Then the bubble burst. It happened when my teacher asked me to return a book to the library which was, of course, upstairs. I ascended the final few steps on tiptoe. The landing opened into hallowed classrooms on either side of me. I walked slowly and scrutinized each sanctified class. In the very first one, mathematics, a student near the doorway slept with his head resting on his desk as drool trickled down his chin. I couldn’t believe it. I moved on to the history class across the way. They were discussing the upcoming rival basketball game. What? I also spied two giggling girls chewing gum in the English class, and when I finally made it to the library, the librarian was away from her desk. A teenage couple who were kissing at a back table didn’t even notice me.

I was crushed. For the educational tranquility of this elite group we were creeping about in our imaginary velvet slippers? Even at eleven years of age, I found this disparity of expectations unacceptable. The lofty circumstances above us had been overvalued by those in charge and at our expense. All of us deserved the best learning environment possible. The infamous velvet slippers should come off, but they didn’t because I was only one and a child at that.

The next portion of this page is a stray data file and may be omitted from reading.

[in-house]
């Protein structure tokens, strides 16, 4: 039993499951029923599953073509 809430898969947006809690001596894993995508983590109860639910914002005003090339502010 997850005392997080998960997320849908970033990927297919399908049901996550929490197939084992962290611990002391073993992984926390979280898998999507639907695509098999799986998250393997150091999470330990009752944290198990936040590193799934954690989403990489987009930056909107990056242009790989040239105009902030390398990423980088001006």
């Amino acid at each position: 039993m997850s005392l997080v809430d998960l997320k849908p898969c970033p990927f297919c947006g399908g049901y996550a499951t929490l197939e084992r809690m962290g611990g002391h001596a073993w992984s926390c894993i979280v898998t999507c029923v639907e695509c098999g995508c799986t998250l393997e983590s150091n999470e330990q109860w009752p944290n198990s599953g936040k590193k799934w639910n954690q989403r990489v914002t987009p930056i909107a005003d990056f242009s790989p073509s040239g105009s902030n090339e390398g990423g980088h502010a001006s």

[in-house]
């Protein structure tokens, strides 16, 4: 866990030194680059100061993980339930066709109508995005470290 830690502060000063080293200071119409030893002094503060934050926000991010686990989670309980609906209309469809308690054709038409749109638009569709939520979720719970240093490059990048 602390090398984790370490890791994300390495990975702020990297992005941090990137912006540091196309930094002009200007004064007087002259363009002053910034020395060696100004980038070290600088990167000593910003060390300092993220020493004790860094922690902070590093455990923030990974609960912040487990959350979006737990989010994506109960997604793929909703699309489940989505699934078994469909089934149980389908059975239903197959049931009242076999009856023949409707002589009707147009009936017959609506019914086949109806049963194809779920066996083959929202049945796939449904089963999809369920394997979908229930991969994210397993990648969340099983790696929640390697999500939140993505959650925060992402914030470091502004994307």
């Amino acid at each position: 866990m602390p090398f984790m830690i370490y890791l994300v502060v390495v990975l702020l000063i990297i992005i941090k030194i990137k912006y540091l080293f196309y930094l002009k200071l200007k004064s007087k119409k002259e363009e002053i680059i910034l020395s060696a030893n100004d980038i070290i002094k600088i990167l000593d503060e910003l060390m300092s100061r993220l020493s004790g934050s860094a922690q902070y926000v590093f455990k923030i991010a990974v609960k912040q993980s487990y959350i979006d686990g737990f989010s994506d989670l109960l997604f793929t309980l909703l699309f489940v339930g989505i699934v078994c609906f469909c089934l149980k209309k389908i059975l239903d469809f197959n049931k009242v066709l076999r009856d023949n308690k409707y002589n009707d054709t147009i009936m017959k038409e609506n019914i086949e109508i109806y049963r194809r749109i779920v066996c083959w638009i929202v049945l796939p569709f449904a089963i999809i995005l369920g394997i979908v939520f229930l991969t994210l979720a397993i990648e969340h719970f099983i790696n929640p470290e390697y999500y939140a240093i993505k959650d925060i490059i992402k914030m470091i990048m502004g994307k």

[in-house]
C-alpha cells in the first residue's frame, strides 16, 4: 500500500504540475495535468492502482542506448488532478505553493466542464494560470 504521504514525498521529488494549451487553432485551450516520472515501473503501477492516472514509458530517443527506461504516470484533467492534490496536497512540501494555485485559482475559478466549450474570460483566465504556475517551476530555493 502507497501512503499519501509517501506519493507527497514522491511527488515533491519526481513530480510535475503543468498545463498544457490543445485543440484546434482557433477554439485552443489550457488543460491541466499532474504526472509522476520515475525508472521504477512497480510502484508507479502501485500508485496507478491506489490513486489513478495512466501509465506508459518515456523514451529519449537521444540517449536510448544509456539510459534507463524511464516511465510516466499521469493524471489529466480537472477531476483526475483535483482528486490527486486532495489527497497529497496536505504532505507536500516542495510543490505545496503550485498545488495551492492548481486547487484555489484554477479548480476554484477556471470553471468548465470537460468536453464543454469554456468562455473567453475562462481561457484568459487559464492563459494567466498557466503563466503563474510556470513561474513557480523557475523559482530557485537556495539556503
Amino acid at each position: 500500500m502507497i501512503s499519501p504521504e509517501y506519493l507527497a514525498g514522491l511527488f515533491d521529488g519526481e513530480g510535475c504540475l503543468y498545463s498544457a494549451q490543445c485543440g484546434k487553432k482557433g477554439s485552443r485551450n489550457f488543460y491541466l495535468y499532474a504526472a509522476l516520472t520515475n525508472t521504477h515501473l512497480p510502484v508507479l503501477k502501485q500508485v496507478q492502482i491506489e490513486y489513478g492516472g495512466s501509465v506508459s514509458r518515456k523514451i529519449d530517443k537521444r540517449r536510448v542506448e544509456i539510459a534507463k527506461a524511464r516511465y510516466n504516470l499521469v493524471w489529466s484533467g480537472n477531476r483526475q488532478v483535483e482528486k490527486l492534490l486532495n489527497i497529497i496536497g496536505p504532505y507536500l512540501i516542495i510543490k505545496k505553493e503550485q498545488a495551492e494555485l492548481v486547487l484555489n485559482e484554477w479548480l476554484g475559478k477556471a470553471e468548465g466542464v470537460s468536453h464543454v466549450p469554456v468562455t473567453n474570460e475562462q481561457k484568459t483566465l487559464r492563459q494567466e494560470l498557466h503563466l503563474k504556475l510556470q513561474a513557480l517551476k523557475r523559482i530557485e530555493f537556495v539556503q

Such childhood discoveries and awakenings to the real world don’t always stretch into the present and, more rarely, into our political culture. However, when I read in a major newspaper that, since 1975, the bottom 90 percent of the population has watched its income rise by only 10 percent while the wealthiest 1 percent saw a 232 percent gain, I assumed that the income taxes they had paid would have reflected such whopping income increases. Wrong. Currently, our tax system makes few distinctions among those in the top 3 percent. Households making $250,000 per year are subject to income tax rates almost identical to those who bring in hundreds of millions of dollars. As a leading weekly magazine put it:  LeBron James and LeBron James’s dentist now pay at virtually the same rate.